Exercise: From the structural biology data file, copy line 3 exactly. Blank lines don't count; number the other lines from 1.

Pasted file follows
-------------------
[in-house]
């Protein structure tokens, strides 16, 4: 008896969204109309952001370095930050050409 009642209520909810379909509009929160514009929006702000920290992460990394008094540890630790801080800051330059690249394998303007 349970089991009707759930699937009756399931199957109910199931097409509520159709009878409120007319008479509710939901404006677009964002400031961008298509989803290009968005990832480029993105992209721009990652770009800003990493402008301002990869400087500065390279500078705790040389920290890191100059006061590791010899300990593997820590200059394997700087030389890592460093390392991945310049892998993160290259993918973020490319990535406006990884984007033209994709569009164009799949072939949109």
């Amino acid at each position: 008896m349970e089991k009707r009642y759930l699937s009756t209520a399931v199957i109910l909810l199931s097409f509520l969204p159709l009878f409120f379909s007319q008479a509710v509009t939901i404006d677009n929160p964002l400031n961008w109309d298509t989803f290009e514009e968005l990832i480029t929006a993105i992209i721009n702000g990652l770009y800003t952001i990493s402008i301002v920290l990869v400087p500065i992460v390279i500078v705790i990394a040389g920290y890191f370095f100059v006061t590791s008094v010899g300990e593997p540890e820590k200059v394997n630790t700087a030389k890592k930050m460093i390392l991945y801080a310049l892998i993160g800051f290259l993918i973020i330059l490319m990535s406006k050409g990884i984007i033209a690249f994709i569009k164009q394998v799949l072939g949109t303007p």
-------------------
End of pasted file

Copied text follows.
């Amino acid at each position: 008896m349970e089991k009707r009642y759930l699937s009756t209520a399931v199957i109910l909810l199931s097409f509520l969204p159709l009878f409120f379909s007319q008479a509710v509009t939901i404006d677009n929160p964002l400031n961008w109309d298509t989803f290009e514009e968005l990832i480029t929006a993105i992209i721009n702000g990652l770009y800003t952001i990493s402008i301002v920290l990869v400087p500065i992460v390279i500078v705790i990394a040389g920290y890191f370095f100059v006061t590791s008094v010899g300990e593997p540890e820590k200059v394997n630790t700087a030389k890592k930050m460093i390392l991945y801080a310049l892998i993160g800051f290259l993918i973020i330059l490319m990535s406006k050409g990884i984007i033209a690249f994709i569009k164009q394998v799949l072939g949109t303007p």